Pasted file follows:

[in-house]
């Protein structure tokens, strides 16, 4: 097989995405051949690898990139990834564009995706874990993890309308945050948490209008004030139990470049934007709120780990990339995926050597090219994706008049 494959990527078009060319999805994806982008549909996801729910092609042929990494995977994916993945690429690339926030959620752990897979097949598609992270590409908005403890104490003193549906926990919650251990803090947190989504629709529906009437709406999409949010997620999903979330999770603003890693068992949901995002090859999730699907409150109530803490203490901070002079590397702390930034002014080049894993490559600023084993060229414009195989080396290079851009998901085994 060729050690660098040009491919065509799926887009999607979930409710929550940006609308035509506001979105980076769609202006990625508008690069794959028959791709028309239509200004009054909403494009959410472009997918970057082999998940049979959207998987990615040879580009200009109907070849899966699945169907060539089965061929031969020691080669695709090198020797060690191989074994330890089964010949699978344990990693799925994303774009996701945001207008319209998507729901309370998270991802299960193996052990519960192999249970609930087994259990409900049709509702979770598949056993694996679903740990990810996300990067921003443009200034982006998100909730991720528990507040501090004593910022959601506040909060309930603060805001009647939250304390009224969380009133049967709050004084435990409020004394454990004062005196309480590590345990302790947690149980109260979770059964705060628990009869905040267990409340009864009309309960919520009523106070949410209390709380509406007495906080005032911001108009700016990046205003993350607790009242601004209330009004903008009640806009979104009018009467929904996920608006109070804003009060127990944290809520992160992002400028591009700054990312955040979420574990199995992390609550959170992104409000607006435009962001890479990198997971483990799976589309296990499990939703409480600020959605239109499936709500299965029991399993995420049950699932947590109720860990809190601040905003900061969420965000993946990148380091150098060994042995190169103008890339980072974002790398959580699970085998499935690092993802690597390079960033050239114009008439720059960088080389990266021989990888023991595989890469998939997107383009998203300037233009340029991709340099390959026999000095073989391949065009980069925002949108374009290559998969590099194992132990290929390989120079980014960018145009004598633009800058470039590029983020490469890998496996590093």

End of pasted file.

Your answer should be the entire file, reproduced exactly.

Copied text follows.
[in-house]
């Protein structure tokens, strides 16, 4: 097989995405051949690898990139990834564009995706874990993890309308945050948490209008004030139990470049934007709120780990990339995926050597090219994706008049 494959990527078009060319999805994806982008549909996801729910092609042929990494995977994916993945690429690339926030959620752990897979097949598609992270590409908005403890104490003193549906926990919650251990803090947190989504629709529906009437709406999409949010997620999903979330999770603003890693068992949901995002090859999730699907409150109530803490203490901070002079590397702390930034002014080049894993490559600023084993060229414009195989080396290079851009998901085994 060729050690660098040009491919065509799926887009999607979930409710929550940006609308035509506001979105980076769609202006990625508008690069794959028959791709028309239509200004009054909403494009959410472009997918970057082999998940049979959207998987990615040879580009200009109907070849899966699945169907060539089965061929031969020691080669695709090198020797060690191989074994330890089964010949699978344990990693799925994303774009996701945001207008319209998507729901309370998270991802299960193996052990519960192999249970609930087994259990409900049709509702979770598949056993694996679903740990990810996300990067921003443009200034982006998100909730991720528990507040501090004593910022959601506040909060309930603060805001009647939250304390009224969380009133049967709050004084435990409020004394454990004062005196309480590590345990302790947690149980109260979770059964705060628990009869905040267990409340009864009309309960919520009523106070949410209390709380509406007495906080005032911001108009700016990046205003993350607790009242601004209330009004903008009640806009979104009018009467929904996920608006109070804003009060127990944290809520992160992002400028591009700054990312955040979420574990199995992390609550959170992104409000607006435009962001890479990198997971483990799976589309296990499990939703409480600020959605239109499936709500299965029991399993995420049950699932947590109720860990809190601040905003900061969420965000993946990148380091150098060994042995190169103008890339980072974002790398959580699970085998499935690092993802690597390079960033050239114009008439720059960088080389990266021989990888023991595989890469998939997107383009998203300037233009340029991709340099390959026999000095073989391949065009980069925002949108374009290559998969590099194992132990290929390989120079980014960018145009004598633009800058470039590029983020490469890998496996590093």